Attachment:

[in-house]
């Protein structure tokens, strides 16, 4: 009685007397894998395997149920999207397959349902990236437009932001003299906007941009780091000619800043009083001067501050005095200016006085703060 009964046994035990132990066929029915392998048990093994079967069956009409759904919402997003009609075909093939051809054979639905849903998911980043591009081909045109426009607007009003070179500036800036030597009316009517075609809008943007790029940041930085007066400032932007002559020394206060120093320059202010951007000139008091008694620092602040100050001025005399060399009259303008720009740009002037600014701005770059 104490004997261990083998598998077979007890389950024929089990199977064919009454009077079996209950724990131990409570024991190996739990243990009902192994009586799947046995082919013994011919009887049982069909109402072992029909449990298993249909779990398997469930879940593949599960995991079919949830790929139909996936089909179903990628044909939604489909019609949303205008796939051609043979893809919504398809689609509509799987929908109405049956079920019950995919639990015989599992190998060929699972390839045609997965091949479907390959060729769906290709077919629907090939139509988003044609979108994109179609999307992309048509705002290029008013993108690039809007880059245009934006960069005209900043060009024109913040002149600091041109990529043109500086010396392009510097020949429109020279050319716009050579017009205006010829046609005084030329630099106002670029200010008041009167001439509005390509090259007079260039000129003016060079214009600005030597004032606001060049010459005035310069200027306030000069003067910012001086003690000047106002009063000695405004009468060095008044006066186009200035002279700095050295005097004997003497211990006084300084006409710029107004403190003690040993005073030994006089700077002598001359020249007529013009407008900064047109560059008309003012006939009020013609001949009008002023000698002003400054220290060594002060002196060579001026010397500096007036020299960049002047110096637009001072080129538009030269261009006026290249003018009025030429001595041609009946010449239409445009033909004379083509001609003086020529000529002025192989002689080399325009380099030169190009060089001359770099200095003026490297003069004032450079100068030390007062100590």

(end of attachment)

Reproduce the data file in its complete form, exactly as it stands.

[in-house]
């Protein structure tokens, strides 16, 4: 009685007397894998395997149920999207397959349902990236437009932001003299906007941009780091000619800043009083001067501050005095200016006085703060 009964046994035990132990066929029915392998048990093994079967069956009409759904919402997003009609075909093939051809054979639905849903998911980043591009081909045109426009607007009003070179500036800036030597009316009517075609809008943007790029940041930085007066400032932007002559020394206060120093320059202010951007000139008091008694620092602040100050001025005399060399009259303008720009740009002037600014701005770059 104490004997261990083998598998077979007890389950024929089990199977064919009454009077079996209950724990131990409570024991190996739990243990009902192994009586799947046995082919013994011919009887049982069909109402072992029909449990298993249909779990398997469930879940593949599960995991079919949830790929139909996936089909179903990628044909939604489909019609949303205008796939051609043979893809919504398809689609509509799987929908109405049956079920019950995919639990015989599992190998060929699972390839045609997965091949479907390959060729769906290709077919629907090939139509988003044609979108994109179609999307992309048509705002290029008013993108690039809007880059245009934006960069005209900043060009024109913040002149600091041109990529043109500086010396392009510097020949429109020279050319716009050579017009205006010829046609005084030329630099106002670029200010008041009167001439509005390509090259007079260039000129003016060079214009600005030597004032606001060049010459005035310069200027306030000069003067910012001086003690000047106002009063000695405004009468060095008044006066186009200035002279700095050295005097004997003497211990006084300084006409710029107004403190003690040993005073030994006089700077002598001359020249007529013009407008900064047109560059008309003012006939009020013609001949009008002023000698002003400054220290060594002060002196060579001026010397500096007036020299960049002047110096637009001072080129538009030269261009006026290249003018009025030429001595041609009946010449239409445009033909004379083509001609003086020529000529002025192989002689080399325009380099030169190009060089001359770099200095003026490297003069004032450079100068030390007062100590």